The profound human rights and democracy dimensions to the ongoing global health crisis have become increasingly evident. The COVID-19 pandemic has perpetuated and exacerbated existing inequalities and vulnerabilities worldwide. The humanitarian, health and socioeconomic consequences have had a disproportionate impact on the rights of persons in vulnerable situations. In 2020, in line with its commitment to contribute to the global response to the pandemic, the EU has promoted a human rights-based approach, stressing that human rights are universal, interdependent and indivisible and must be fully respected in the response to the pandemic.
In a geopolitical and COVID-19 context in which challenges to human rights, democracy and the rule of law have become more widespread, the EU has increased its efforts to consolidate its role as a principled and reliable global actor for human rights. In November 2020, the Foreign Affairs Council adopted the EU Action Plan on Human Rights and Democracy (2020-2024),1 which sets out the EU’s ambitions and priorities for action in external relations for the next five years.
The Action Plan demonstrates the EU’s renewed commitment to protecting and promoting human rights, empowering people, and building more resilient democracies across the world. The EU annual report on human rights and democracy monitors the implementation of the new EU Action Plan by presenting the progress achieved to date.
Throughout the year, the EU continued to raise its profile and demonstrate global leadership on the human rights and democracy agenda. The new EU Action Plan on Gender Equality and Women’s Empowerment in EU External Action 2021-2025 (GAP III)2 , adopted by the Commission in November and welcomed through presidency conclusions by 24 Member States, outlines specific priorities and actions. It sends a clear message on the importance of mainstreaming gender equality and women’s empowerment into all areas of EU external action.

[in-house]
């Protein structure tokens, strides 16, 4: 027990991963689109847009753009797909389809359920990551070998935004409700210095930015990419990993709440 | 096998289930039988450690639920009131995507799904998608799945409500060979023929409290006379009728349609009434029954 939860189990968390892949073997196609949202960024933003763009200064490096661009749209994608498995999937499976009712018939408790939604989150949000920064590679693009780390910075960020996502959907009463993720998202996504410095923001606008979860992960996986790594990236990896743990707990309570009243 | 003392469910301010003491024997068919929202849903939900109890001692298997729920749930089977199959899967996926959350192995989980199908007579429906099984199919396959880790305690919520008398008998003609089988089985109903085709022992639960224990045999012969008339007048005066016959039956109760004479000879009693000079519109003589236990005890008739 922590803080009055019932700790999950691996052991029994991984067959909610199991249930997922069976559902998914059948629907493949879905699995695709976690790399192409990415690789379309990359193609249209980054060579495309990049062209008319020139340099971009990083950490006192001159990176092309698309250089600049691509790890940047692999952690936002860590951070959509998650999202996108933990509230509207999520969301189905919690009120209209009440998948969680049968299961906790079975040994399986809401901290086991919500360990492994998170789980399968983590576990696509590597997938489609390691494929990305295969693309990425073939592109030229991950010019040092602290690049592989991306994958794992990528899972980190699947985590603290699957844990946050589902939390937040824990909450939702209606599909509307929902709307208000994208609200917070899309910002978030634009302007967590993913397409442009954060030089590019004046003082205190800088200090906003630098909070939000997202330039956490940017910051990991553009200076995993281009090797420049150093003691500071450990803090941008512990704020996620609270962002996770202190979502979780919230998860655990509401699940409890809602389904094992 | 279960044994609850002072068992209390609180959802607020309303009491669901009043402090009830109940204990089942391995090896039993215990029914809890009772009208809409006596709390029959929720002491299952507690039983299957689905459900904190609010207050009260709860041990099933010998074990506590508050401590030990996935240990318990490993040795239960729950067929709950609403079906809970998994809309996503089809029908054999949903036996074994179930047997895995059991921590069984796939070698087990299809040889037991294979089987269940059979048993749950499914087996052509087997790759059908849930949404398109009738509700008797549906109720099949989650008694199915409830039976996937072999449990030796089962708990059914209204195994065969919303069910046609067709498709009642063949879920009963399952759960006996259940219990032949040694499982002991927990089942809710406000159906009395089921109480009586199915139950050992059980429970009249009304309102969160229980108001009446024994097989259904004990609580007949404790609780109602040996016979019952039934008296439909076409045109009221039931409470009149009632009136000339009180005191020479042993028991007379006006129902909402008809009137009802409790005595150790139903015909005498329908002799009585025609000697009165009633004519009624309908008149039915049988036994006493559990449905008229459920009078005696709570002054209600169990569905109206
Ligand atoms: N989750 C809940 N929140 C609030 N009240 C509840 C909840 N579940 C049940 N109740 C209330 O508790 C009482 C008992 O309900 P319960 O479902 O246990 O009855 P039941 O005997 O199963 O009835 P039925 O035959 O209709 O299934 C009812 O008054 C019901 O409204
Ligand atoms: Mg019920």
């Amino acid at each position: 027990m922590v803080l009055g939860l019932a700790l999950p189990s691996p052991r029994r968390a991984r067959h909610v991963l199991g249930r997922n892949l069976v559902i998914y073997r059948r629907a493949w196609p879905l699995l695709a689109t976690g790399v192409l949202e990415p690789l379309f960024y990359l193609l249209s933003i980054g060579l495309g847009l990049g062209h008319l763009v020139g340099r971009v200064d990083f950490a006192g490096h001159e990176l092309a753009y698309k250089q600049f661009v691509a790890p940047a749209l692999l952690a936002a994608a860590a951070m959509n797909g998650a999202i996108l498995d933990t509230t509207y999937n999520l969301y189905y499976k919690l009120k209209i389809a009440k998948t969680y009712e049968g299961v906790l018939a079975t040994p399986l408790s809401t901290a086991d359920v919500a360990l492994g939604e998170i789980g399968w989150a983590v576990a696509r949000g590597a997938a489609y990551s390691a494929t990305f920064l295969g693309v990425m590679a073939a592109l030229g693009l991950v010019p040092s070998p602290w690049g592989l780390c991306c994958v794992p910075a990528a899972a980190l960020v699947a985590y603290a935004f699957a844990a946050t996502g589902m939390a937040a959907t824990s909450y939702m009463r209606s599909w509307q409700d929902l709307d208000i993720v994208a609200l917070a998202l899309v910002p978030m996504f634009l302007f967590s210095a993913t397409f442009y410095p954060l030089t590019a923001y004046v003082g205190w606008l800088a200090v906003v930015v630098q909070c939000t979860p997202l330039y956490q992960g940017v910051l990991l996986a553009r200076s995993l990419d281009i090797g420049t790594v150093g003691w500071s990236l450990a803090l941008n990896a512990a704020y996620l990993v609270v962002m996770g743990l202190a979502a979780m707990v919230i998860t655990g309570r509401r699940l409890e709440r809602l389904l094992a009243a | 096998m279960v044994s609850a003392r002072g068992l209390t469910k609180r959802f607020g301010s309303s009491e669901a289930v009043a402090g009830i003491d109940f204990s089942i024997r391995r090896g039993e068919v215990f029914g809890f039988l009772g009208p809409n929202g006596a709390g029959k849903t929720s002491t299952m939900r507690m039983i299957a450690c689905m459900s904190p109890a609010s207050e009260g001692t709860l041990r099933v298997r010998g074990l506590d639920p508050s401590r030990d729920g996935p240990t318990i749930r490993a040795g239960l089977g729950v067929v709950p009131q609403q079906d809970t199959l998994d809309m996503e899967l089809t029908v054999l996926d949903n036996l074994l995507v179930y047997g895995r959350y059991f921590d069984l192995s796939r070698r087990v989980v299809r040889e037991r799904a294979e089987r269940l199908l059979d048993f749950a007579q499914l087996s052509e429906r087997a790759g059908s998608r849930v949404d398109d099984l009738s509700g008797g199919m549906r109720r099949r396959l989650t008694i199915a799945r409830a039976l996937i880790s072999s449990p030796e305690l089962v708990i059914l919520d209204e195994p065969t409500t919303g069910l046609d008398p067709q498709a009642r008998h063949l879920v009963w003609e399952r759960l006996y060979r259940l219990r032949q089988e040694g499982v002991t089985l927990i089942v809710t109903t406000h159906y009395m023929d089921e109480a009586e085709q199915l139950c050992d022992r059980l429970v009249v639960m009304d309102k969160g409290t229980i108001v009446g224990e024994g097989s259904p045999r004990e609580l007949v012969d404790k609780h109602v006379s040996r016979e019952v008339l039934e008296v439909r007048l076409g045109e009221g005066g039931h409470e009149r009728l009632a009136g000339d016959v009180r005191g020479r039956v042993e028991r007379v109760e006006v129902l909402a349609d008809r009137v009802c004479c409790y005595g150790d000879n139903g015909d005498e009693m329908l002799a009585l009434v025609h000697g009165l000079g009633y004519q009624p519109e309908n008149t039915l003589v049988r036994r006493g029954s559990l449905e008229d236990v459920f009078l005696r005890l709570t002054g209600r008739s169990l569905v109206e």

In December, the Council adopted a landmark decision3 and a regulation4 establishing the first-ever EU global human rights sanctions regime. This is a milestone achievement. It allows targeting individuals, entities and bodies – including state and nonstate actors – responsible for, involved in or associated with serious human rights violations and abuses worldwide. The restrictive measures provide for travel bans for individuals and the freezing of the assets of individuals and entities.
The 22nd EU-NGO Human Rights Forum, held in Brussels on 9-10 December 2020, focused on the impact of new technologies on human rights. This is one of the new Action Plan’s key strands of action and the COVID-19 pandemic has highlighted the relevance of digital technologies in managing the opportunities and risks for human rights both online and offline.
Implementing the EU Action Plan on Human Rights and Democracy is more important than ever. The urgency to address the COVID-19 crisis opens up new opportunities to strengthen EU leadership and global collective action. Human rights and democracy are, and should continue to be, at the centre of EU external relations, from Russia and Turkey to Colombia and Hong Kong. EU delegations on the ground are on the frontline of this work and the EU Special Representative for Human Rights will guide the implementation of the new EU Action Plan.